• Molybdenum: mining and processing
  • MolybdeniteMolybdenum can be found in a number of minerals, but only molybdenite is suitable for the industrial production of marketable molybdenum products. Molybdenite can occur as the sole mineralization in an ore body, but is usually associated with the sulphide minerals of other metals, mainly copper. Molybdenum mines are classified into three groups according to the minerals contained in the ore body and their quality:
  • •Primary mines, where the extraction of molybdenite is the sole aim.
  • •By-product mines, where the extraction of copper-bearing ores is the primary aim, and molybdenite extraction provides additional economic value.
  • •Co-product mines, where both molybdenite and copper-bearing minerals are extracted.
  • Roughly 40 percent of molybdenum comes from primary mines, with the other 60 percent a by-product of copper or, in some cases, tungsten.
  • If the ore lies close to the surface, open-pit technology will be used, and if the ore lies deep underground, the underground method will be used.
  • Molybdenum processing flowsheet
  • Flotation
  • Molybdenum flotationOnce the ore has been crushed and ground, the metallic minerals are then separated from gangue minerals (or the molybdenum and copper from each other) by flotation processes, using a wide variety of reagents. The resulting MoS2 concentrate usually contains 85%~92% MoS2 and small amounts of copper (less than 0.5 percent) if the molybdenum is recovered as a by-product of copper. Further treatment by acid leaching can be used to dissolve impurities like copper and lead if necessary.
  • Roasting
  • roastingAbout 97 percent of MoS2 concentrate is converted into technical molybdic oxide (85~90% MoO3) to reach its commercial destination. Such conversion is usually carried out in multi-level hearth furnaces, in which molybdenite concentrates is fed from top to bottom against a current of heated air and gases blown from the bottom. Large rotary rakes move the molybdenite concentrate to promote the chemical reaction. Desulfurisation systems such as sulfuric acid plants or lime scrubbers remove sulfur dioxide from the effluent roaster gases. The resulting technical mo oxide typically contains a minimum of 57% molybdenum, and less than 0.1% sulfur.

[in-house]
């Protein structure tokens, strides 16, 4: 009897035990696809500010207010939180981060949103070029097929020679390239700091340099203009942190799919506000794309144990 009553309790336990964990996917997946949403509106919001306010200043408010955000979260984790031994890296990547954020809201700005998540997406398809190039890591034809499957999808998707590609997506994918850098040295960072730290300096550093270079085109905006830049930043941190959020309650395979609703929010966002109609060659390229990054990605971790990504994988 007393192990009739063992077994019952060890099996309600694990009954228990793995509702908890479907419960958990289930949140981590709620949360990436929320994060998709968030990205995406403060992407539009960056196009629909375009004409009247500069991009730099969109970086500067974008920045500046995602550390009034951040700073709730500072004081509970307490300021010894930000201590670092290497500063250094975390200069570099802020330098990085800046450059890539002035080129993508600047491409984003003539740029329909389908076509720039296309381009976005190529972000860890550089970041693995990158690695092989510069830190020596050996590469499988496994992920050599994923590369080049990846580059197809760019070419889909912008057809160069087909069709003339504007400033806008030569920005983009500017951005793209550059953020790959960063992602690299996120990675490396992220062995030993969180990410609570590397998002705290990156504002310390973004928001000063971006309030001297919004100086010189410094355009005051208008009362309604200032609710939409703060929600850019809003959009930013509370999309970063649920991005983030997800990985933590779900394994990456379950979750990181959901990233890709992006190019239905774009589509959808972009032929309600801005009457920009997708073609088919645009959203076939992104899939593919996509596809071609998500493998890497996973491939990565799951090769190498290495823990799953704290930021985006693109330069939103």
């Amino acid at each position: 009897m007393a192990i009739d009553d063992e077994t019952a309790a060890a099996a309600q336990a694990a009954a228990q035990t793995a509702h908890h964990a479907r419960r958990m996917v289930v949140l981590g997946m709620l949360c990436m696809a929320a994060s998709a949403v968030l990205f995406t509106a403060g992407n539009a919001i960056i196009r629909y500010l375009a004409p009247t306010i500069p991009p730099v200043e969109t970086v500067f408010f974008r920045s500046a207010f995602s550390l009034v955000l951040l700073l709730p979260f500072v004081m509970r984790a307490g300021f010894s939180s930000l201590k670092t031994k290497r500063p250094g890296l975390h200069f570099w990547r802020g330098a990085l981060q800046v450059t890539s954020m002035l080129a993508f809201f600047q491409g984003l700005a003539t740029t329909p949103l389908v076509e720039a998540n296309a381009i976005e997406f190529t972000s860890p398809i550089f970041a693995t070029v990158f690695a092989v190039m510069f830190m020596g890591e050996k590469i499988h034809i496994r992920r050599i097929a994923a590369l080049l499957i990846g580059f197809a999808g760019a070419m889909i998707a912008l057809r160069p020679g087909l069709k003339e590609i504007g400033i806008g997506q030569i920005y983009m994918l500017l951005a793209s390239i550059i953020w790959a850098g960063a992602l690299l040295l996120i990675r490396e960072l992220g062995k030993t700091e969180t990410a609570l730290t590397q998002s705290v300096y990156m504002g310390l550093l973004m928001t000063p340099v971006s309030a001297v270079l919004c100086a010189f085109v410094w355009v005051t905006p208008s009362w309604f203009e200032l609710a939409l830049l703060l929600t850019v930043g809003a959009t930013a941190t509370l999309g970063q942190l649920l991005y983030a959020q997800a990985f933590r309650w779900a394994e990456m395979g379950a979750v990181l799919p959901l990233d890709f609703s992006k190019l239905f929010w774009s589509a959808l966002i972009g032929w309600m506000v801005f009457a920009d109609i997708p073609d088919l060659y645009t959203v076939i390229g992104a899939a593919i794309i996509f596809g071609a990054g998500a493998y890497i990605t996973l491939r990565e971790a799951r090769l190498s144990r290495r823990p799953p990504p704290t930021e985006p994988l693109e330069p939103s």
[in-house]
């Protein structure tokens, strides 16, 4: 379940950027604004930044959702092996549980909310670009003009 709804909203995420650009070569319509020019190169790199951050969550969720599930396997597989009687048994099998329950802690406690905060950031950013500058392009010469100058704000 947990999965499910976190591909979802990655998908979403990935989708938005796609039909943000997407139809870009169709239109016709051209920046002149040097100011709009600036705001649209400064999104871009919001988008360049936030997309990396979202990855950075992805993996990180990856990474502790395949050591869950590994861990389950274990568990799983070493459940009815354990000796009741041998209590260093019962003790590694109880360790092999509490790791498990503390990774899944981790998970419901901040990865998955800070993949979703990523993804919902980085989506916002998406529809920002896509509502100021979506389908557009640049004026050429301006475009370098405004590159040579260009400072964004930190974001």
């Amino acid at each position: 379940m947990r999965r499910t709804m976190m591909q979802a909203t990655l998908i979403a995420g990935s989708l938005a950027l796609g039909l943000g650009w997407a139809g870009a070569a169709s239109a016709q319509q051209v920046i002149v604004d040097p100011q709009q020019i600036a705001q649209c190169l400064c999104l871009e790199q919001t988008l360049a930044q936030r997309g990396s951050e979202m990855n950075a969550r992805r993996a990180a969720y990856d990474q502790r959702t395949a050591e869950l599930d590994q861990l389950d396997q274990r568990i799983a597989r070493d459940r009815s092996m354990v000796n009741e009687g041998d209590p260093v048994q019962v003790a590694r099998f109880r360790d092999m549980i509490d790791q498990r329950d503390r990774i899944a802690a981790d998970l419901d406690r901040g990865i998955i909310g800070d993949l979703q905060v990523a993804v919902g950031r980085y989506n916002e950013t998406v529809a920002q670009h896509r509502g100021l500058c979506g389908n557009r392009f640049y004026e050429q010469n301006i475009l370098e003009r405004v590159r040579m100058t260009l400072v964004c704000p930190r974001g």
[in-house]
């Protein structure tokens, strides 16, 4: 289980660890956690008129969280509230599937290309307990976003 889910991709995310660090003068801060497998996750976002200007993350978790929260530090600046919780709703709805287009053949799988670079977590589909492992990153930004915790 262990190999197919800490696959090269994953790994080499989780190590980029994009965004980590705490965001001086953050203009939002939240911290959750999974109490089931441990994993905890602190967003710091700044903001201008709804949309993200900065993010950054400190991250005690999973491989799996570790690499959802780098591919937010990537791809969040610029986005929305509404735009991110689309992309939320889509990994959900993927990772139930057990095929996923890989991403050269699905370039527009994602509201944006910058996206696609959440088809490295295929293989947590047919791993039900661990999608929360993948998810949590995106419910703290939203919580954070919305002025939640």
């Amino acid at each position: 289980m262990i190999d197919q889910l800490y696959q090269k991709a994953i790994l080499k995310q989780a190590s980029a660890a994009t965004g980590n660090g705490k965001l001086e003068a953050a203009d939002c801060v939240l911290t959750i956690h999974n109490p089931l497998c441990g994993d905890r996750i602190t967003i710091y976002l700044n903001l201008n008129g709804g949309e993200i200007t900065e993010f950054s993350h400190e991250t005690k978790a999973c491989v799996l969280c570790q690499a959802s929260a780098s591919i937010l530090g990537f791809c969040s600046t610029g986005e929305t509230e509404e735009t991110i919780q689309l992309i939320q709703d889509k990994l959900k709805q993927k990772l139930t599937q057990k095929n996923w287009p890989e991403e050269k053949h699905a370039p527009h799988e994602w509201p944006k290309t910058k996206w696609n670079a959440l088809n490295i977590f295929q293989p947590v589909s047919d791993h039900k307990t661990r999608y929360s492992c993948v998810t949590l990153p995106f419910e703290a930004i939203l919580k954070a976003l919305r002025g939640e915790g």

• Multiple Hearth Molybdenite Roasting
  • Upgrading
  • About 25% of the technical mo oxide produced worldwide is processed into a number of chemical products. Upgrading is performed by sublimation to produce pure MoO3 or by wet chemical processes to produce various pure molybdenum chemicals. MoO3 must be 99.95% pure in order to be suitable for the manufacture of ammonium molybdate (ADM) and sodium molybdate, which are starting materials for all sorts of molybdenum chemicals. Reacting chemically pure MoO3 with aqueous ammonia or sodium hydroxide obtains these compounds. Ammonium molybdate is used for the preparation of molybdenum chemicals and catalysts as well as metallic molybdenum powder.
  • Overview of processes to upgrade Molybdenite Concentrate
  • Molybdenum metal production
  • Metallic molybdenum is produced by hydrogen reduction of pure molybdenum trioxide (MoO3) or ammonium dimolybdate (ADM). The production is carried out in electrically heated tubes or muffle furnaces, into which hydrogen gas is introduced as a countercurrent against the feed. Usually there are two stages in which the MoO3 or ADM is first reduced to a dioxide and then to a metal powder.
  • Molybdenum metal powder production
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